I am constantly on the lookout for ways to have my students do collaborative online projects and I started by using projects hosted by Jennifer Wagner back in 2004. I found a Skype buddy through Jen’s Ning. My buddy (Jan Wells) and I have done several collaborative projects over the last two years and we now present about how we use Skype. During the last two school years my students have Skyped with dozens of classes across the country and in Canada. My students put together a Mardi Gras presentation to do for some of the other classes we Skyped with and they created glogs about Mardi Gras. We invited other schools to join us in a Skype Collaboration group on Edmodo where they were able to see my students’ glogs.

This is an ever evolving process for me and my students. Since 2004 I have been learning and experimenting with tools that work for us. Some I’ve only introduced to my students and others we have embraced and use on a regular or daily basis. Yes, I have grade level expectations to cover, six interval assessments given by my district, and a high-stakes state test to prepare my students for, but what I’ve discovered is that by using technology I don’t worry about the tests. I design authentic, engaging lessons and my students do very well on the tests.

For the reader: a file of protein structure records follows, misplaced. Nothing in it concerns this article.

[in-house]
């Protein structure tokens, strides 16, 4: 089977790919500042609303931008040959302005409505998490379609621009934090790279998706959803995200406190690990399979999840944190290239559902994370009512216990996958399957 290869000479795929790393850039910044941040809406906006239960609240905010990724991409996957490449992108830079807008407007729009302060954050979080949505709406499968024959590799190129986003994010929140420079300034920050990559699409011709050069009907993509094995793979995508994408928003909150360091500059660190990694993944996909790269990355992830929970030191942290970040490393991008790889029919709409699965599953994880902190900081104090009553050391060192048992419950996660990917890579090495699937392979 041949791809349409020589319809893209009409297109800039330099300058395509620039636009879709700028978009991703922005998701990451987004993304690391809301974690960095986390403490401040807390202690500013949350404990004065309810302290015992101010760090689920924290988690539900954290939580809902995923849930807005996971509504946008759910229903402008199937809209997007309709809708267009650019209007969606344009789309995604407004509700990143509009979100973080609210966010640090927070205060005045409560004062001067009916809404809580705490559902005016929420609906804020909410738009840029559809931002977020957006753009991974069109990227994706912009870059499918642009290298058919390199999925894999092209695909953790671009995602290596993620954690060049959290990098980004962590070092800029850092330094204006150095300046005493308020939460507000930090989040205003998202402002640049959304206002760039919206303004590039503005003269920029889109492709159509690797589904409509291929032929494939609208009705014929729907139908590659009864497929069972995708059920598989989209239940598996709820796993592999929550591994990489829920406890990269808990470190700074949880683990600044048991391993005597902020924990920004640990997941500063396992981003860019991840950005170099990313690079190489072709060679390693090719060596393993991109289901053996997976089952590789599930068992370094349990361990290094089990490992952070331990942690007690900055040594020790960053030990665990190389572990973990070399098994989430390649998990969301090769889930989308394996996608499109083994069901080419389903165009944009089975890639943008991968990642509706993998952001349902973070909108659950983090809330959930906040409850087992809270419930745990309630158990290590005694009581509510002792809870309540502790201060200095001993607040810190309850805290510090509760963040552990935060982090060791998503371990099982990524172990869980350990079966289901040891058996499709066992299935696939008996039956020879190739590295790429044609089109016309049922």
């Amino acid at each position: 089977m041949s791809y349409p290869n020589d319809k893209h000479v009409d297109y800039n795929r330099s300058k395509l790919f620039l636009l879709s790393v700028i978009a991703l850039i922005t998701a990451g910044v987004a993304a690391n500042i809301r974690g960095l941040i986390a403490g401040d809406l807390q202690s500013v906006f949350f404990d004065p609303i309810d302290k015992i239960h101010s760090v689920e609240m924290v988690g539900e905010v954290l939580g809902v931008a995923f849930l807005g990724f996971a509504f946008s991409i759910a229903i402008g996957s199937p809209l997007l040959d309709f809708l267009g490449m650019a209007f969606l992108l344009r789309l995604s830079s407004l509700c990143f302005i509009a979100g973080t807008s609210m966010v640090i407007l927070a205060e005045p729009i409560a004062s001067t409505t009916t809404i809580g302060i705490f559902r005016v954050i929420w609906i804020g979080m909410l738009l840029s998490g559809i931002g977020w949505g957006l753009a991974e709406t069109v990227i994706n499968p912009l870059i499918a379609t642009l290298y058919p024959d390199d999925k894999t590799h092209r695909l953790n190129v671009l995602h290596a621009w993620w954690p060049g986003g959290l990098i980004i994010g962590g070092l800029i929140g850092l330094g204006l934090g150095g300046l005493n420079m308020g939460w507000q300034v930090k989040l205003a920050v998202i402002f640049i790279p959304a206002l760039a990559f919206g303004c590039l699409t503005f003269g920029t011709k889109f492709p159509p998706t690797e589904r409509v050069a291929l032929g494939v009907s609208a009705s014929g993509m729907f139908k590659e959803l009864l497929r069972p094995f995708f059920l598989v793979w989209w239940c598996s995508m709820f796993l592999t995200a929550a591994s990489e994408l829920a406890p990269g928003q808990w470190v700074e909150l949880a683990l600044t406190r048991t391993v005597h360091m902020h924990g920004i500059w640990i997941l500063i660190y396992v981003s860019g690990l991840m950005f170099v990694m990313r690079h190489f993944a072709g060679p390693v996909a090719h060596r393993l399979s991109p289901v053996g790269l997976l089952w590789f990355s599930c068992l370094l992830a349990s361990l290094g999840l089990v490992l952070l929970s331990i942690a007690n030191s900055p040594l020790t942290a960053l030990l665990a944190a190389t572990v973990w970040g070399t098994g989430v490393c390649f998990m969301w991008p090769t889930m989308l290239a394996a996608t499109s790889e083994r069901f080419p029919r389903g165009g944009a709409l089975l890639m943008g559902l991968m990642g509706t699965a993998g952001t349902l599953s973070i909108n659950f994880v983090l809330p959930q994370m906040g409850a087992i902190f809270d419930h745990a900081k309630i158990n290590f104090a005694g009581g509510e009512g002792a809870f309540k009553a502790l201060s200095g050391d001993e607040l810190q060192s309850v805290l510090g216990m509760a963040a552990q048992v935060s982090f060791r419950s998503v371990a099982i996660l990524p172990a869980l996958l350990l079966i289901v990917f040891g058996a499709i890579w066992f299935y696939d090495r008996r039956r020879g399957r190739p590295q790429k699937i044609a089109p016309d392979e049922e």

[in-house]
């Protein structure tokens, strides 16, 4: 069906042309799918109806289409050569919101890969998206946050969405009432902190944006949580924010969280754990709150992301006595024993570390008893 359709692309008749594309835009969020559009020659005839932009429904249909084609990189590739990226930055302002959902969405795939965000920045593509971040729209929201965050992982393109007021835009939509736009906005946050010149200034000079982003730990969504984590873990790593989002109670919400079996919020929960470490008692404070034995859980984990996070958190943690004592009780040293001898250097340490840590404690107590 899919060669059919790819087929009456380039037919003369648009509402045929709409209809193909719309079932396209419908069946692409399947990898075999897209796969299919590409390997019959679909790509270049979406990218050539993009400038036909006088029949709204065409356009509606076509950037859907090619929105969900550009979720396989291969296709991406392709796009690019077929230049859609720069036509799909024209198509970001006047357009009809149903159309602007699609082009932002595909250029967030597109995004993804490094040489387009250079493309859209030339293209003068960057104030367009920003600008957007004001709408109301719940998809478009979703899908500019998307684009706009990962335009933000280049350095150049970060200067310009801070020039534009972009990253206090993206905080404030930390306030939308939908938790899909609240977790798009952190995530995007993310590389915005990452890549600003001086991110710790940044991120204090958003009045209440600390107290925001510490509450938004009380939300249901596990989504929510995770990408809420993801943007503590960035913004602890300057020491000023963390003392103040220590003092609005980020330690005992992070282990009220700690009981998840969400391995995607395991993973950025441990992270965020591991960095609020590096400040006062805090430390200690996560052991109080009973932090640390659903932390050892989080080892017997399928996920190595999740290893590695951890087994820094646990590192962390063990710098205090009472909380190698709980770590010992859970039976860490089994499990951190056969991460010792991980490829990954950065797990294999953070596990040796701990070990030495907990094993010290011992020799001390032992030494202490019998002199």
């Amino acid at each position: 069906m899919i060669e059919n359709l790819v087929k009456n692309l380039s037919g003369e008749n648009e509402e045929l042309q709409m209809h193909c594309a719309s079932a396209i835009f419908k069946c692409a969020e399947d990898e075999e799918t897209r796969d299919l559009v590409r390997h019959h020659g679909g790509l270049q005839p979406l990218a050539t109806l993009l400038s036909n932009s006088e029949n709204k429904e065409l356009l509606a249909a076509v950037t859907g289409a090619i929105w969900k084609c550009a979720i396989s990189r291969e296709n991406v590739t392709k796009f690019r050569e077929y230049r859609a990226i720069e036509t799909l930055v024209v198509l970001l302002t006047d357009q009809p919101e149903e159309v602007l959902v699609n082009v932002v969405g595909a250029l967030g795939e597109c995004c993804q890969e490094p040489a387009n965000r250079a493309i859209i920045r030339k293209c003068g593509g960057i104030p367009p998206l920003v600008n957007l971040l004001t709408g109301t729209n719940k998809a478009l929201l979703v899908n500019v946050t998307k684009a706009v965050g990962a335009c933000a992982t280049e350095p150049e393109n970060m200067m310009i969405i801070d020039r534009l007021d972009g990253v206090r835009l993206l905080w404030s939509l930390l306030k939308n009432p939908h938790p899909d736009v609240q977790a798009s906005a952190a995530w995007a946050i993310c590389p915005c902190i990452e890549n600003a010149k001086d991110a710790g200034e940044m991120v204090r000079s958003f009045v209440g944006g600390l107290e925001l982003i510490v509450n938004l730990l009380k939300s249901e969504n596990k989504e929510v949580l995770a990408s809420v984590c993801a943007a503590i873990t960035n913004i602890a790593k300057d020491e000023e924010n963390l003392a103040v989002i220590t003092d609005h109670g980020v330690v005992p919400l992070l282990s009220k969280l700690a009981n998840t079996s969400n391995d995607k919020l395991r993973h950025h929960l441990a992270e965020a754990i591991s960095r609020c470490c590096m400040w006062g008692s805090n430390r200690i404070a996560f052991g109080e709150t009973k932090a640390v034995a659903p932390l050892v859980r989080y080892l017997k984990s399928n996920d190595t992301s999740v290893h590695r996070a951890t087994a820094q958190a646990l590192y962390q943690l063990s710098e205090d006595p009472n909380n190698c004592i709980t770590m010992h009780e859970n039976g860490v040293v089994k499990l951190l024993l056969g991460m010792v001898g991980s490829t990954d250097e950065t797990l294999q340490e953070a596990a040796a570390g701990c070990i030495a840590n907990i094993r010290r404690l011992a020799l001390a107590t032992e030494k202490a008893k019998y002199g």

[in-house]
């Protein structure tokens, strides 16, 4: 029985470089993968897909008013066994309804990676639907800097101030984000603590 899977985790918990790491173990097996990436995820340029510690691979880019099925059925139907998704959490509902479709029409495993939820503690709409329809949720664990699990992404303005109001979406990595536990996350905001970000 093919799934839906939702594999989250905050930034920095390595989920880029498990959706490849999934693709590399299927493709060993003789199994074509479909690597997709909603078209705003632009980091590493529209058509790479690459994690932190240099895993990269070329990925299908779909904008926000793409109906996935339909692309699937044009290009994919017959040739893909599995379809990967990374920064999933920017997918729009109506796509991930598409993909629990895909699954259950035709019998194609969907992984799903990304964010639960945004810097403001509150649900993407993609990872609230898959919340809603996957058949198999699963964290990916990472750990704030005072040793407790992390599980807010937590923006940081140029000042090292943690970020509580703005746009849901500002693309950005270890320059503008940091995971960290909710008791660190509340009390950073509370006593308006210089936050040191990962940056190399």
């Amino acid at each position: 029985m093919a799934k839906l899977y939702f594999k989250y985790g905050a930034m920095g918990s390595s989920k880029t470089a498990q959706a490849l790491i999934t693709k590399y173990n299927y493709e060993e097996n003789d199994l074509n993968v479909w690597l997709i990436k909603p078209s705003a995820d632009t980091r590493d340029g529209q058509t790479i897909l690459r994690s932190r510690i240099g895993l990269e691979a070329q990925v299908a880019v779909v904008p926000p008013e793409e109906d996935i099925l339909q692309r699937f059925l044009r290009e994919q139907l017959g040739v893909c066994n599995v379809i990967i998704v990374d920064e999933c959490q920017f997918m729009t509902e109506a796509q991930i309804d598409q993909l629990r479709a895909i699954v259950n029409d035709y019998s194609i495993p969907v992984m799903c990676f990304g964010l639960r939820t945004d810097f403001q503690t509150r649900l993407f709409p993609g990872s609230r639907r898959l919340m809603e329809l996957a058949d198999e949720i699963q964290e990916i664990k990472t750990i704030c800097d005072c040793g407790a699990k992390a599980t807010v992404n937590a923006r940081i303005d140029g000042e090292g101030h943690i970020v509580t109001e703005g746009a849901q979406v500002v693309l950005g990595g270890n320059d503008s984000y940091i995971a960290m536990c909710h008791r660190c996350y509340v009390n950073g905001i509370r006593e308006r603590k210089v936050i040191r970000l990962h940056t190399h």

As I have reflected on my lessons, there are many that I am extremely pleased with and there are many that still need to be revamped. That is what I try to do each summer – take another dozen or so lessons and recreate them for my 21st century learners. I feel that I am on the right path as far as my technology integration goes, and I will continue to hone my skills.

Becky, at least we are on the path, so many teachers I know have not even stepped onto this path yet. Questioning your practices is a great way to develop as a teacher and you are doing that very well. Keep it up. You are doing it too.